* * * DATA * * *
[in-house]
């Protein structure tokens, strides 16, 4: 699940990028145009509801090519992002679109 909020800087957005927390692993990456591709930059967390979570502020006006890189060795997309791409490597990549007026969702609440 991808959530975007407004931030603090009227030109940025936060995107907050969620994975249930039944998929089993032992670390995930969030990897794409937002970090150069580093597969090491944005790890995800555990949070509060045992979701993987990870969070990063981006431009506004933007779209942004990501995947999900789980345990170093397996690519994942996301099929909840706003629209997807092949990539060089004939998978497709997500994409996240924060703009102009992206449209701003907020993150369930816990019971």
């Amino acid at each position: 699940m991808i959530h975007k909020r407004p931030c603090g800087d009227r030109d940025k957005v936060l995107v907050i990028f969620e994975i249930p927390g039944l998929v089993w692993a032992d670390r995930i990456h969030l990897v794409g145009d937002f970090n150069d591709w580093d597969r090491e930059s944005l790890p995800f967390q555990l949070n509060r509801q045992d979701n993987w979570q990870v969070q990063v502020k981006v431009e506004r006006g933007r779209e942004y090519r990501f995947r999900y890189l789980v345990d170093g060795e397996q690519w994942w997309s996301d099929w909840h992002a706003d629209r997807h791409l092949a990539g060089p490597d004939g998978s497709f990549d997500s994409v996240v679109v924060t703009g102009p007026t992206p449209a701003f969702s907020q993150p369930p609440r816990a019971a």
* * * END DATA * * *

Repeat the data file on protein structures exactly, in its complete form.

[in-house]
């Protein structure tokens, strides 16, 4: 699940990028145009509801090519992002679109 909020800087957005927390692993990456591709930059967390979570502020006006890189060795997309791409490597990549007026969702609440 991808959530975007407004931030603090009227030109940025936060995107907050969620994975249930039944998929089993032992670390995930969030990897794409937002970090150069580093597969090491944005790890995800555990949070509060045992979701993987990870969070990063981006431009506004933007779209942004990501995947999900789980345990170093397996690519994942996301099929909840706003629209997807092949990539060089004939998978497709997500994409996240924060703009102009992206449209701003907020993150369930816990019971």
């Amino acid at each position: 699940m991808i959530h975007k909020r407004p931030c603090g800087d009227r030109d940025k957005v936060l995107v907050i990028f969620e994975i249930p927390g039944l998929v089993w692993a032992d670390r995930i990456h969030l990897v794409g145009d937002f970090n150069d591709w580093d597969r090491e930059s944005l790890p995800f967390q555990l949070n509060r509801q045992d979701n993987w979570q990870v969070q990063v502020k981006v431009e506004r006006g933007r779209e942004y090519r990501f995947r999900y890189l789980v345990d170093g060795e397996q690519w994942w997309s996301d099929w909840h992002a706003d629209r997807h791409l092949a990539g060089p490597d004939g998978s497709f990549d997500s994409v996240v679109v924060t703009g102009p007026t992206p449209a701003f969702s907020q993150p369930p609440r816990a019971a």